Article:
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  #1  
02-25-2016, 09:27 AM
AdamEurope AdamEurope is offline
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My question is: how often do you have to clean your S-VHS VCR's heads today?

My case:
- a clean S-VHS VCR (after big manual cleaning/wet cleaning + delicate wet-cleaning cassete);
- brand new original S-VHS tapes!!!;
- at the beginning the recorded image is good;
- after 8 hours of S-VHS EP (SLP) recording VCR shows some comet-tails when playing;
- after 16 hours of S-VHS EP (SLP) recording VCR is unable to play the recorded tape (static/TV snow), TBC won't help. (But this is NOT the same issue as with my NV-HS960. NV-HS930 sees that tape is recorded in EP)

Manual cleaning or using cleaning cassete causes that VCR can play S-VHS EP, but after approx. 16 hours of recording it needs another cleaning. There are no difference between manual cleaning and using cleaning cassete.

Recorded tape is playable after head cleaning, but shows some horizontal black-white comet-tails (I can live with it, anyway).

Internal VCR auto-cleaning mechanism is detached, because it was dirty as hell.

I am curious, why do I need to do it so often? I read that VHS heads cleaning is needed every month of usage, not everyday.
1. Is it normal to clean VCR every 16 hours of EP recording?
2. Is it a sign of worn-out heads?
3. Are those tapes such deteriorated today?
4. OR maybe is it a sign of bad capacitors in head amplifier board or Y/C boards or PSU or temperature problem?

Last edited by AdamEurope; 02-25-2016 at 09:42 AM.
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  #2  
02-26-2016, 06:15 PM
dpalomaki dpalomaki is offline
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Every 16 hours of operation (recording and playback combined) sounds more often than I would expect. I would expect more like every 100 hours or so under "normal" conditions.

However, it will depend on the condition and quality of the tape used, the history of the VCR and its condition, and the environment in which the VCR is used. Old tape stock and tape stored under less than ideal conditions can sluff off material that can clog heads. The VCR may contain crud and corruption that moves about that a typical head cleaning will not get. And a defective VCR can damage a tape to the point that will cause issues in another machine (a bit like playing record using a damaged stylus can ruin the record.)

If the condition is specific to one machine, suspect the machine. If specific to some tapes, suspect the tape/tape stock.
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  #3  
02-29-2016, 06:57 AM
AdamEurope AdamEurope is offline
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@dpalomaki:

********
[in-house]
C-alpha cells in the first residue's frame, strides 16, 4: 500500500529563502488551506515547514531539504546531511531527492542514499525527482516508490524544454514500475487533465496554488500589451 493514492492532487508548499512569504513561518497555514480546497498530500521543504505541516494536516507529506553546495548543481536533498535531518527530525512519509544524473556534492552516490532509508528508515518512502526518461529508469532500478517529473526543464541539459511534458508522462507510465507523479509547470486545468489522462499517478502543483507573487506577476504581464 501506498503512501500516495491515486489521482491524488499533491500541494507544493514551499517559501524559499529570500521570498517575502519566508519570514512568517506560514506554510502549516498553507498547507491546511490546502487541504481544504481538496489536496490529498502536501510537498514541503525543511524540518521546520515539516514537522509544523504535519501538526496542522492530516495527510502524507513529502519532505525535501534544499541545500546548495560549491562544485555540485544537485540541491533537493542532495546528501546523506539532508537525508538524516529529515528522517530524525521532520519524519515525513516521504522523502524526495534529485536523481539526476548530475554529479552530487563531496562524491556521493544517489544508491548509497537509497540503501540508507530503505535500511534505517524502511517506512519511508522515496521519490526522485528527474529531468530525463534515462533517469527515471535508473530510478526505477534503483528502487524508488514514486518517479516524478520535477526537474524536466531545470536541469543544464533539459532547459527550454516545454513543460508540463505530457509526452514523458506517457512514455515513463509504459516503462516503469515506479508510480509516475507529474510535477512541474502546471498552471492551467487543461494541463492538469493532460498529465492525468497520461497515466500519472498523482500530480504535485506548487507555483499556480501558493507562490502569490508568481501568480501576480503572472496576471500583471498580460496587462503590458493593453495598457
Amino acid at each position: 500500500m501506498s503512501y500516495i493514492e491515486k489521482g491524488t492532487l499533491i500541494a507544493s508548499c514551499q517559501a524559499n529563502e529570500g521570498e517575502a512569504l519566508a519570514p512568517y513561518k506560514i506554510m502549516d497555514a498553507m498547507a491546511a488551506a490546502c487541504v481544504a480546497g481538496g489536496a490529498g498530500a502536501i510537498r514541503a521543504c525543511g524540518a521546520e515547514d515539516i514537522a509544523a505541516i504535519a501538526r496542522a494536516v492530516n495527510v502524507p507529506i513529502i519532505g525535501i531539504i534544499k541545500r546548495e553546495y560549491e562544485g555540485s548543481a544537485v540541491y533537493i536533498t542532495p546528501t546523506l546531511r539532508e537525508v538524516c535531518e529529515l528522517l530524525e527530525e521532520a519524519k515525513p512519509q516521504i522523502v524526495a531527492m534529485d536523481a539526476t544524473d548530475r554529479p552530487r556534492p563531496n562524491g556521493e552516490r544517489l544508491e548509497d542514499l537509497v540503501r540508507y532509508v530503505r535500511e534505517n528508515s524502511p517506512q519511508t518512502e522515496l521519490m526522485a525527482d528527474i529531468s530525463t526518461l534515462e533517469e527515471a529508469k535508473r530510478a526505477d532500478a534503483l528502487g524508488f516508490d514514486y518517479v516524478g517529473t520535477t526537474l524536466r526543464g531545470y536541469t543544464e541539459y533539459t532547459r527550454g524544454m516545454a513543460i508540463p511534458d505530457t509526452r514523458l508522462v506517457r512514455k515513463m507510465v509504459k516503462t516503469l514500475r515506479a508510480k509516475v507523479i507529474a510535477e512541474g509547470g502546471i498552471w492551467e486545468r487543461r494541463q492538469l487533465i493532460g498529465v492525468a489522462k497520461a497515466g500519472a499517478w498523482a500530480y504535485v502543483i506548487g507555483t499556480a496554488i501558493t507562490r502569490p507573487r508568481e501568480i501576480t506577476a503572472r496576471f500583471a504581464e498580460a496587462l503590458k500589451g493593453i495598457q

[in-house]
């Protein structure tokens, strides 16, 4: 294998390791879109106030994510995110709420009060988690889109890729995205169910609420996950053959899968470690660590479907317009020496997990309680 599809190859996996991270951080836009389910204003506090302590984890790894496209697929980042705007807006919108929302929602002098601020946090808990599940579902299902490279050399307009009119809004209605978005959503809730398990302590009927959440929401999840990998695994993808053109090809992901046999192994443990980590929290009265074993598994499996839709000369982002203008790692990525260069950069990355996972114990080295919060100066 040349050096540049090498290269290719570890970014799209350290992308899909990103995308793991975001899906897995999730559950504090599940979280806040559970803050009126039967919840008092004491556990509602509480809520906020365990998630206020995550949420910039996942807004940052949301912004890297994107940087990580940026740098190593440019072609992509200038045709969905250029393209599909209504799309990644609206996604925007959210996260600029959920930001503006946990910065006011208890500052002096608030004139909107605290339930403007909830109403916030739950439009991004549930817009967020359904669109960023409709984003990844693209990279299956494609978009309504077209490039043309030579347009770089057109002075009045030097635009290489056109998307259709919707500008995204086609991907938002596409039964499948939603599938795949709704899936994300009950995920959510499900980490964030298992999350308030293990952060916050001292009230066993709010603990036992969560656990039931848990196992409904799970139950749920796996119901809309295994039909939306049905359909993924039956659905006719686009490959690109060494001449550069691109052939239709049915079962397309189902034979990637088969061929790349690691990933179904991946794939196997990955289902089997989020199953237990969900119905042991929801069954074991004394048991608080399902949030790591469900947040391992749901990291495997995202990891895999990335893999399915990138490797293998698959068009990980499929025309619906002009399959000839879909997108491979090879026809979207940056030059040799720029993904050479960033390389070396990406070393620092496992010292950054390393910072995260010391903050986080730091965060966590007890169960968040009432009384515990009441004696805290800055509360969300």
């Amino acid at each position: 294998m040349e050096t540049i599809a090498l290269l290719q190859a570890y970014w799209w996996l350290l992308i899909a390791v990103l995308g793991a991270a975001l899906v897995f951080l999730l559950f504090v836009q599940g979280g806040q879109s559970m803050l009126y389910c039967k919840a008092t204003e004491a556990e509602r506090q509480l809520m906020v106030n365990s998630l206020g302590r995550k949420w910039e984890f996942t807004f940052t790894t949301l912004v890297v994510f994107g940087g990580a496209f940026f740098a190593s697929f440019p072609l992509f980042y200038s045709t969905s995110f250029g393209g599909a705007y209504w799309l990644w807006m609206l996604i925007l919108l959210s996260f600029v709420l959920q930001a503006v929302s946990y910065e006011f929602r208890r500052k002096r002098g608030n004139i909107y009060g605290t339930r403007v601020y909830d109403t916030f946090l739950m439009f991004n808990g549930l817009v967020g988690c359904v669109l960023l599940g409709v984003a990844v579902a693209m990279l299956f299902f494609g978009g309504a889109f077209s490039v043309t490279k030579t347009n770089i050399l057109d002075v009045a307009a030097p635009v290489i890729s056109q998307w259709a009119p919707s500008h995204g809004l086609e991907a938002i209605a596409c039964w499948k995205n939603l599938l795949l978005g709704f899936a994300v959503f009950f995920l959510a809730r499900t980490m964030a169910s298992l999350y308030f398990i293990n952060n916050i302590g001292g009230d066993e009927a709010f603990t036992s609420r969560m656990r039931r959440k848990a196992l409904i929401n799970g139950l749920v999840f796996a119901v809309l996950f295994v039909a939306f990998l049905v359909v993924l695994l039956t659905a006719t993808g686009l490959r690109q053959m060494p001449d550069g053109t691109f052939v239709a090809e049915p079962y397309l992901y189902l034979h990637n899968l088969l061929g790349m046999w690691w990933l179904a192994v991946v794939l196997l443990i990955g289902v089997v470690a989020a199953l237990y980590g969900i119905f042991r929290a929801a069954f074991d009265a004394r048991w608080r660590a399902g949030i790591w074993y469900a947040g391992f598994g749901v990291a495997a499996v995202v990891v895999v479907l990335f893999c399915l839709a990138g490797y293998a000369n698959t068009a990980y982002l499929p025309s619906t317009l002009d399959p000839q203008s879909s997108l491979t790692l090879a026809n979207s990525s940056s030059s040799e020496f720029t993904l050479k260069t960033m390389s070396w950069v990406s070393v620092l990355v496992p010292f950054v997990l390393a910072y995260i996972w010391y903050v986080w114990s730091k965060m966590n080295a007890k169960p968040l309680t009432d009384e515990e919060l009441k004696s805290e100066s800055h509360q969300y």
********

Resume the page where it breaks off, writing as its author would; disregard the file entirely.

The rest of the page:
I did another manual clean and there were many tiny particles on heads and on the bottom.
I am using brand new S-VHS tapes. Tape made in Germany.
Maybe the first time is the dirtiest?
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03-01-2016, 06:10 AM
dpalomaki dpalomaki is offline
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Some folks would wind/rewind a new tape first to even out tensions and allow trapped particles from manufacturing to fall out before the tape is wrapped around the heads.

Sounds like the system needs more than a head and guide cleaning. Some gentle compressed air and a thorough vacuum may be in order.
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  #5  
03-01-2016, 08:00 PM
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I changed the post title for brevity. You originally asked about head cleaning "in 2016". But I wanted to mention that head cleaning has no changed over time. Whether it was 1986 or 2016, dirt is dirt, grime is grime. Time takes a toll, and owns no calendar.

At most, in 1986, admittedly I'd have done a really crappy job of cleaning. But with quality VCRs being rarer now, I'd for sure take care of it. I'd not neglect it now.

16 hours is bad. Not just overkill, but bad. You'll long-term cause problems.

Comets (magnetic dropouts) is a confounding error. It's usually sign that the tapes are dropping debris on the heads, or that the tape is in poor shape. Or both. Sadly, in that case, yes, you'd need to clean it more often.

Magnetism is often talked about, but nothing concrete is proven. It's my belief that certain decks actually pull more debris from tapes, due to the magnetism of the head. So some here are apt to demagnetize their decks from time to time. The interval differs from user to user.

The static charge of the air in your home/office may be at fault too. It's still heater season in many places. That means lots of static in the air.

It will just take some time, patience, and a good process of elimination to find the problem. But hopefully this gives you a lead.

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